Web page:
Families that live with, or close to, their extended family can attest to the enrichment provided by a close relationship with aunts, uncles and grandparents. In general, spending time with senior citizens can help us better understand our past and shed new light on our future. Despite the age gap, seniors can relate to adolescents in many ways—they’ve been there before.
You may think that conservation and recycling are fairly new ideas that have become popular in the past 10 or 15 years. Talk to your grandparents or anyone who lived through the Great Depression and World War II, and you’ll learn some things that may surprise you. In those days, there was a worldwide movement of conservation and recycling.
The world was far different back then. We didn’t know much about pollution and global warming. But even back in the 1930s and ’40s, Americans demonstrated that they could conserve, recycle and change their day–to–day behavior when necessary. These ideals have carried forward to the present day. In fact, many senior citizens are very careful about spending their money and not wasting food as well as reusing clothing and household items.
During the Great Depression of the 1930s, unemployment rose to 25 percent and many Americans didn’t have money to buy essential items, like food and clothing. They learned to conserve and make the most of what they had.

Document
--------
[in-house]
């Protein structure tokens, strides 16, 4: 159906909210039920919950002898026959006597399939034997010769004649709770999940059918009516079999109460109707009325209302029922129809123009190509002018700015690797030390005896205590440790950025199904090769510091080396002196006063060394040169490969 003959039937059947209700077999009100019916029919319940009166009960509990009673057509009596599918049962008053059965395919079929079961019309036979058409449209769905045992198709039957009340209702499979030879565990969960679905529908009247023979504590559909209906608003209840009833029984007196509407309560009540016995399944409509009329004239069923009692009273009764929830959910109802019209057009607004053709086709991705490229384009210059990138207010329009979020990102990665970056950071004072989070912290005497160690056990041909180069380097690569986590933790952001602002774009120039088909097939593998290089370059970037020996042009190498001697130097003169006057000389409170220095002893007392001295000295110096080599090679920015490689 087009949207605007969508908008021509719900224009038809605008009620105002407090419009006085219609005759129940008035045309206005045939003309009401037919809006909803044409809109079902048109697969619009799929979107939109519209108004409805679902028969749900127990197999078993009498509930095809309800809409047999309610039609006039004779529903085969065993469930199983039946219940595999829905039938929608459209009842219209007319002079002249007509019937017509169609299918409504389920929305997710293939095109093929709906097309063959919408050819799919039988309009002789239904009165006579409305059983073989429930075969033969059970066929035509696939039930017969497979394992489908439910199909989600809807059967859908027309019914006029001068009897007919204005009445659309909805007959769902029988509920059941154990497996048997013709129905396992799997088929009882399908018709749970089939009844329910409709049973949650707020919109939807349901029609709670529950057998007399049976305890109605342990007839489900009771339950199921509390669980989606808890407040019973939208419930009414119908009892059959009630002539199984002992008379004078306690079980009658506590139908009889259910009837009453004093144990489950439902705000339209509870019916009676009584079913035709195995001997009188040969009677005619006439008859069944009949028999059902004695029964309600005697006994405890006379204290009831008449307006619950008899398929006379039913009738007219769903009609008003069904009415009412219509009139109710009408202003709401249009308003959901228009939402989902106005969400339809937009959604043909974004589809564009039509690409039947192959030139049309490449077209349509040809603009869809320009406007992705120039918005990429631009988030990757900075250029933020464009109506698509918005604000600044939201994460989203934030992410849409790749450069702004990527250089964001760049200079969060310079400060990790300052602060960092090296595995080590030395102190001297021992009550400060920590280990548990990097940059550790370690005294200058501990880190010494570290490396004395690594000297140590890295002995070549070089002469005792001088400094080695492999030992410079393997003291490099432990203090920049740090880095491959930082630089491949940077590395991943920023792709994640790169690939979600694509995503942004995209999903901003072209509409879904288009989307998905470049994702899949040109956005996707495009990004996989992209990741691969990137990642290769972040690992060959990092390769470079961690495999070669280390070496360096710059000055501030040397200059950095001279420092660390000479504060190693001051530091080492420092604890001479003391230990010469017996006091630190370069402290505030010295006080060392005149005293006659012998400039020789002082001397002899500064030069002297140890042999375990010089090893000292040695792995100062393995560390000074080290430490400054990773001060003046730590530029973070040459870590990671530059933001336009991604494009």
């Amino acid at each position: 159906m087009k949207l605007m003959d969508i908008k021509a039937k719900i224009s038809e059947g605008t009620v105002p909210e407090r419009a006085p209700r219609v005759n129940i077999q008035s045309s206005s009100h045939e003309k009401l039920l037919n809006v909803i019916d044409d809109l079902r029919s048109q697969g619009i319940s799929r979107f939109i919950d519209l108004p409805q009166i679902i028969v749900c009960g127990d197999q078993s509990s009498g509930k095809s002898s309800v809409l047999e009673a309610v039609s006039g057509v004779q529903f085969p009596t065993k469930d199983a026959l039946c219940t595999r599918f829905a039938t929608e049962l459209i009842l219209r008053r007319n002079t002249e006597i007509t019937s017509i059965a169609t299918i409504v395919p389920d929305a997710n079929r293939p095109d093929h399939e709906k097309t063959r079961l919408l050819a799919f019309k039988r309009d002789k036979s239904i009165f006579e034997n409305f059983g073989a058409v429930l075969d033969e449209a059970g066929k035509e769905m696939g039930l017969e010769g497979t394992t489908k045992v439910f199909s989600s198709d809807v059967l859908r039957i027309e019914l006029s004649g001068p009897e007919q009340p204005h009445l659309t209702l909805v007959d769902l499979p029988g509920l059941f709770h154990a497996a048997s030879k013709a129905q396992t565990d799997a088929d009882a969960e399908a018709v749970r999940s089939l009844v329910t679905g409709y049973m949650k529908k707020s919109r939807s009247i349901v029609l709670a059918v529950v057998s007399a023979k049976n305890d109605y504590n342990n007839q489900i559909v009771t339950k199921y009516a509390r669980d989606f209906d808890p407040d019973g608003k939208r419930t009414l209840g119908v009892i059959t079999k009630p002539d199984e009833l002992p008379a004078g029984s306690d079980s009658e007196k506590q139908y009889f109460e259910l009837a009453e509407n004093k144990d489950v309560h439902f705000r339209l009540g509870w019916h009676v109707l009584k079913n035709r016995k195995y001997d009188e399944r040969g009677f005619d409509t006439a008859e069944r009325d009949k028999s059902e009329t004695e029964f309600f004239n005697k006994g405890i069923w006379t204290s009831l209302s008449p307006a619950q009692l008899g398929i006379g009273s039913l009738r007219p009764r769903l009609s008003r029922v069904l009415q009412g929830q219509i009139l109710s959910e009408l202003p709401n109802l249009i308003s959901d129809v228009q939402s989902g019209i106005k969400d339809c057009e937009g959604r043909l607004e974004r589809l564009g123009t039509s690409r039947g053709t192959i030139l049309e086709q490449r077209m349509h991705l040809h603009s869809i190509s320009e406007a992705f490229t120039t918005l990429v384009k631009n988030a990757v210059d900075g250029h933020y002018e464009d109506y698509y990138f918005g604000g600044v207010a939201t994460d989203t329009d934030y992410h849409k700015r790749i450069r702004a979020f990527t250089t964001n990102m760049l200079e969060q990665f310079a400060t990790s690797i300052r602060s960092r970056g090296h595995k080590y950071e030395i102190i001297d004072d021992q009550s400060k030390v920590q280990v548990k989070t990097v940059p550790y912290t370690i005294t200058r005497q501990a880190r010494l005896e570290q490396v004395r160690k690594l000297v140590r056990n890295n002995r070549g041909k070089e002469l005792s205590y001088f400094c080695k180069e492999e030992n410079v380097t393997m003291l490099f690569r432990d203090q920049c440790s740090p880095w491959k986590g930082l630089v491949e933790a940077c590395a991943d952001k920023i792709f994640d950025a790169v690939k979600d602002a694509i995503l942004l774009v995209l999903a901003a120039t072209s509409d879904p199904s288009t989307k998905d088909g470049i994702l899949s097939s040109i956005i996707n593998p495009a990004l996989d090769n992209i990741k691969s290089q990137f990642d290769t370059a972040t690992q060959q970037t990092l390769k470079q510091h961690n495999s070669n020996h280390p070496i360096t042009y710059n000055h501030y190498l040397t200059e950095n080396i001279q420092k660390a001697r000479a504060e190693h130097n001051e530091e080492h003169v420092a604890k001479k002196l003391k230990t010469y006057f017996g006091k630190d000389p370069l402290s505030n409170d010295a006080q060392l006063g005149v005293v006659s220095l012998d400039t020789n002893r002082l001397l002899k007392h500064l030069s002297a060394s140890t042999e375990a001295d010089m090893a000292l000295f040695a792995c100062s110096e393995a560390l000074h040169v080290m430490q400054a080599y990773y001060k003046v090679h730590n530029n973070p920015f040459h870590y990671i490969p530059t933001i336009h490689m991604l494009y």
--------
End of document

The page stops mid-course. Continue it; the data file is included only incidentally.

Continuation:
When the U.S. entered World War II in 1941, the government started a rationing program. Rationing means only allowing people a limited amount of certain things. Each family was given a book of rationing stamps that limited the amount they could buy when purchasing food, gasoline and other items. Drivers not directly involved with the war effort were limited to four gallons of gasoline per week. So even back then, people were encouraged to use buses and trains.
There was also a big recycling program. Our government encouraged people to save certain materials, like scrap paper, metals and rubber, and donate to the war effort. The paper was used for packing equipment and weapons. Metal was recycled and used to manufacture bombs.
Children went door–to–door in their neighborhoods and collected these items. It not only helped the war effort but built a strong sense of community. You could say that today’s recycling movement may have actually started in the 1940s.
Conserving energy wasn’t a big issue in those days because we didn’t know as much about pollution and global warming, and we didn’t use nearly as much energy. Most homes and businesses were not air conditioned and the selection of electronic devices was far less. In fact, electric refrigerators didn’t become popular until the 1940s. Before that, many people used ice to refrigerate food. Televisions weren’t widely used until the 1950s. So the demand for electricity wasn’t nearly as much as it is today.
By learning what went on in the 1930s and ’40s, we can gain a greater understanding of today’s world. Talk to your grandparents, neighbors or other senior citizens and they’ll be happy to share stories of the good old days. You might even want to volunteer time at a nursing home or senior center. Our senior citizens are survivors. They lived through a depression and a world war, and there are many important lessons to be learned. The lessons you learn from speaking with a senior, and the conversation itself, will undoubtedly enrich your life.